Charging Customers for Plastic Bags
Charging customers for plastic bags might help cut down the number that end up in landfills, but the whole idea of seperating out the charge, leaves a bad taste in my mouth.
Ikea to charge for plastic bags
BBC, Last Updated: Sunday, 4 June 2006, 11:45 GMT 12:45 UK
Ikea is to become the UK’s first major retailer to regularly charge customers for plastic bags, to try and tackle waste and environmental damage. The Swedish firm will charge shoppers 5p for every bag with immediate effect, rising to 10p in September.
It believes the move – accompanied by a switch to biodegradable bags and lower prices for reusable bags – will cut total bag use by 20 million next year.
The Environment Agency praised the move as a “great example” to other firms.
Retailers are under growing pressure to curb plastic bag giveaways to reduce litter and encourage energy efficiency.
Most of the estimated 17 billion bags given away each year are only used once and then thrown away.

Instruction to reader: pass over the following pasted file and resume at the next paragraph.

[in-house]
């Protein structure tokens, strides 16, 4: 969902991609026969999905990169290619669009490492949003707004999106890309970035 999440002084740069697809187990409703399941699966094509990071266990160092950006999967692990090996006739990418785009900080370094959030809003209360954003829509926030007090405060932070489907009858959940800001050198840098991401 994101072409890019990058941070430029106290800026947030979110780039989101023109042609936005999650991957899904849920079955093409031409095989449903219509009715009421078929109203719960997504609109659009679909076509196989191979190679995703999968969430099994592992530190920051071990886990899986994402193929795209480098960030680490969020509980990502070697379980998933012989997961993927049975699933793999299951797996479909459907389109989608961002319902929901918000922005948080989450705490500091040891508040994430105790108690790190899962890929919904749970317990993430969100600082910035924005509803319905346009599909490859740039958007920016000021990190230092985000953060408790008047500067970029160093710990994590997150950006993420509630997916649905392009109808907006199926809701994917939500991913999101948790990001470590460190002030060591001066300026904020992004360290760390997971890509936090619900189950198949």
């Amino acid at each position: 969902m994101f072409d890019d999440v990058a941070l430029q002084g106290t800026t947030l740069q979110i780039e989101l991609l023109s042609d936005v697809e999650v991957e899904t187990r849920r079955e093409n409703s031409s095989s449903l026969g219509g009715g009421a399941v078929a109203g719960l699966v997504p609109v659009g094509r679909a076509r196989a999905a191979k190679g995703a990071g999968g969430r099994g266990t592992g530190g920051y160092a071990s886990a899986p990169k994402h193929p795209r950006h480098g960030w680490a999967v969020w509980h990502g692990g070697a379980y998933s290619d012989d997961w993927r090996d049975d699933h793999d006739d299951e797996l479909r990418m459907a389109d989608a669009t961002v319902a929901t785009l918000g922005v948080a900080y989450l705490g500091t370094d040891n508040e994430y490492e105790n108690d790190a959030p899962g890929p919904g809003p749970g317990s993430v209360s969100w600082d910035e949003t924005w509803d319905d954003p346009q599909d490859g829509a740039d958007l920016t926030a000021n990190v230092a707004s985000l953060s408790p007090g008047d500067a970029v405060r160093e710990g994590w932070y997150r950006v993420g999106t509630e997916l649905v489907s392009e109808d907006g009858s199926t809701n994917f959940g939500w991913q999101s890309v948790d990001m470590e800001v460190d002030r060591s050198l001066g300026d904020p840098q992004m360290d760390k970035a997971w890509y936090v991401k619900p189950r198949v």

The Irish Republic has levied a 15 cents (10p) charge on plastic bags since 2002, a policy claimed to have reduced usage by 90%.
Discount firms such as Aldi and Lidl already charge for bags in the UK while B&Q have been trialling a scheme.
Ikea is the first major firm to proceed with a fully-fledged scheme, raising the possibility that other High Street firms may follow suit.
However, industry bodies say plastic bags account for just 5% of overall litter and that a compulsory charge would be counter-productive.
“The UK is addicted to plastic bags and we are paying a high price for this in environmental terms,” said Charlie Browne, Ikea’s environmental manager.
“We want to discourage customers from one-off use of carrier bags and help customers make an environmentally friendly choice.”
Ikea – which gave away 32 million bags in 2005 – said it had conducted a successful two-year charging trial in Edinburgh, which had led to a 90% drop in consumption.
“This may prove controversial with some customers but we really hope people will stick with us and realise that we are doing this to try and help the environment,” Mr Browne added.
Ikea emphasised that it would not make any money from the move since all the proceeds would be donated to the environmental organisation Community Forests.
The Environment Agency said small lifestyle changes such as use of biodegradable bags could make a huge difference to the environment.
“If everyone in the UK stopped using plastic bags and switched to a reusable bag, we would save enough plastic bags to tie around the earth 103 times,” said its chairman Sir John Harman.